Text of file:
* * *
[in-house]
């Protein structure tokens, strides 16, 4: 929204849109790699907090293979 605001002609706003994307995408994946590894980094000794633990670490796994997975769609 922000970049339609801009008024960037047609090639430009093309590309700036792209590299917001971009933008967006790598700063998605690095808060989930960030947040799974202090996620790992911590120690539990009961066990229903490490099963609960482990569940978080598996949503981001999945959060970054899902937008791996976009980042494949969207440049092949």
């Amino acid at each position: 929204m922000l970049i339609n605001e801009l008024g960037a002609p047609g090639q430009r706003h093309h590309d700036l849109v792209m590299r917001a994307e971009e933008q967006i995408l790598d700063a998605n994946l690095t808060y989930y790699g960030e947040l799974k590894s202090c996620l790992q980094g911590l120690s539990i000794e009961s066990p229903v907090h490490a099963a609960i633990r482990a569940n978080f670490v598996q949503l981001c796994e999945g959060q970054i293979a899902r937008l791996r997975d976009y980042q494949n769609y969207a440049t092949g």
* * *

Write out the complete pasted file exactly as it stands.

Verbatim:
[in-house]
């Protein structure tokens, strides 16, 4: 929204849109790699907090293979 605001002609706003994307995408994946590894980094000794633990670490796994997975769609 922000970049339609801009008024960037047609090639430009093309590309700036792209590299917001971009933008967006790598700063998605690095808060989930960030947040799974202090996620790992911590120690539990009961066990229903490490099963609960482990569940978080598996949503981001999945959060970054899902937008791996976009980042494949969207440049092949």
């Amino acid at each position: 929204m922000l970049i339609n605001e801009l008024g960037a002609p047609g090639q430009r706003h093309h590309d700036l849109v792209m590299r917001a994307e971009e933008q967006i995408l790598d700063a998605n994946l690095t808060y989930y790699g960030e947040l799974k590894s202090c996620l790992q980094g911590l120690s539990i000794e009961s066990p229903v907090h490490a099963a609960i633990r482990a569940n978080f670490v598996q949503l981001c796994e999945g959060q970054i293979a899902r937008l791996r997975d976009y980042q494949n769609y969207a440049t092949g």